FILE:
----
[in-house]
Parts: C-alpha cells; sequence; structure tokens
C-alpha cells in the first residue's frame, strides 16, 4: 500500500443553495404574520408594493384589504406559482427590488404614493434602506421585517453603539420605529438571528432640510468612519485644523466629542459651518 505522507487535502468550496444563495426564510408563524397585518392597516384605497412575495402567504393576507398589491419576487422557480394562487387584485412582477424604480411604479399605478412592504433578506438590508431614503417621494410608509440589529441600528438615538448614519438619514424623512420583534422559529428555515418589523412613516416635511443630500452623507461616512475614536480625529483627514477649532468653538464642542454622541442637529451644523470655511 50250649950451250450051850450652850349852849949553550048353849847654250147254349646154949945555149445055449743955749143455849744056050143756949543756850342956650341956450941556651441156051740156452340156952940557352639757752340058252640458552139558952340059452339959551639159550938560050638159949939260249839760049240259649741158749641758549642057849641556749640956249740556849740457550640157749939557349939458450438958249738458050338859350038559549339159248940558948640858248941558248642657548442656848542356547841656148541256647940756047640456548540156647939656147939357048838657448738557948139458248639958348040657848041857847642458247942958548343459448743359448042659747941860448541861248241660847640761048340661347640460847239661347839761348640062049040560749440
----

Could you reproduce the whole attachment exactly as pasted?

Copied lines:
[in-house]
Parts: C-alpha cells; sequence; structure tokens
C-alpha cells in the first residue's frame, strides 16, 4: 500500500443553495404574520408594493384589504406559482427590488404614493434602506421585517453603539420605529438571528432640510468612519485644523466629542459651518 505522507487535502468550496444563495426564510408563524397585518392597516384605497412575495402567504393576507398589491419576487422557480394562487387584485412582477424604480411604479399605478412592504433578506438590508431614503417621494410608509440589529441600528438615538448614519438619514424623512420583534422559529428555515418589523412613516416635511443630500452623507461616512475614536480625529483627514477649532468653538464642542454622541442637529451644523470655511 50250649950451250450051850450652850349852849949553550048353849847654250147254349646154949945555149445055449743955749143455849744056050143756949543756850342956650341956450941556651441156051740156452340156952940557352639757752340058252640458552139558952340059452339959551639159550938560050638159949939260249839760049240259649741158749641758549642057849641556749640956249740556849740457550640157749939557349939458450438958249738458050338859350038559549339159248940558948640858248941558248642657548442656848542356547841656148541256647940756047640456548540156647939656147939357048838657448738557948139458248639958348040657848041857847642458247942958548343459448743359448042659747941860448541861248241660847640761048340661347640460847239661347839761348640062049040560749440